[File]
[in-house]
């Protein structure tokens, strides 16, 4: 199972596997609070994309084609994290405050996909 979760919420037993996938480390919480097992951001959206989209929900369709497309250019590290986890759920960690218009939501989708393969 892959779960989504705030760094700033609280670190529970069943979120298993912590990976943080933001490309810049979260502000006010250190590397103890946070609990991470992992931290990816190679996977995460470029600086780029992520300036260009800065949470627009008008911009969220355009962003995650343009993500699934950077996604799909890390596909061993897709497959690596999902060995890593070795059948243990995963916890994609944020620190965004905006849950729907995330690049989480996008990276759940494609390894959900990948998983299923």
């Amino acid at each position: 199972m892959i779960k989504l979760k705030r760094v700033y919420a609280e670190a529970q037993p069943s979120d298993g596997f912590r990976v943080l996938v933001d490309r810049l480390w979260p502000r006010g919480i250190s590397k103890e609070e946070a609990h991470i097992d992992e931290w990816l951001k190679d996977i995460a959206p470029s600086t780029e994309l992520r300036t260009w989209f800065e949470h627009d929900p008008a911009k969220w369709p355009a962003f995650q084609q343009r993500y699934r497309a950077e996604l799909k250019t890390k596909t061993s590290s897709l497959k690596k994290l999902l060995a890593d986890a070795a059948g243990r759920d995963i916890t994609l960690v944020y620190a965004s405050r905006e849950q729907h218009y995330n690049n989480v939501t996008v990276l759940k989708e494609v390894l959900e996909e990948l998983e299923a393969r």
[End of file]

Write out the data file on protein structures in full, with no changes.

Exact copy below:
[in-house]
């Protein structure tokens, strides 16, 4: 199972596997609070994309084609994290405050996909 979760919420037993996938480390919480097992951001959206989209929900369709497309250019590290986890759920960690218009939501989708393969 892959779960989504705030760094700033609280670190529970069943979120298993912590990976943080933001490309810049979260502000006010250190590397103890946070609990991470992992931290990816190679996977995460470029600086780029992520300036260009800065949470627009008008911009969220355009962003995650343009993500699934950077996604799909890390596909061993897709497959690596999902060995890593070795059948243990995963916890994609944020620190965004905006849950729907995330690049989480996008990276759940494609390894959900990948998983299923």
């Amino acid at each position: 199972m892959i779960k989504l979760k705030r760094v700033y919420a609280e670190a529970q037993p069943s979120d298993g596997f912590r990976v943080l996938v933001d490309r810049l480390w979260p502000r006010g919480i250190s590397k103890e609070e946070a609990h991470i097992d992992e931290w990816l951001k190679d996977i995460a959206p470029s600086t780029e994309l992520r300036t260009w989209f800065e949470h627009d929900p008008a911009k969220w369709p355009a962003f995650q084609q343009r993500y699934r497309a950077e996604l799909k250019t890390k596909t061993s590290s897709l497959k690596k994290l999902l060995a890593d986890a070795a059948g243990r759920d995963i916890t994609l960690v944020y620190a965004s405050r905006e849950q729907h218009y995330n690049n989480v939501t996008v990276l759940k989708e494609v390894l959900e996909e990948l998983e299923a393969r």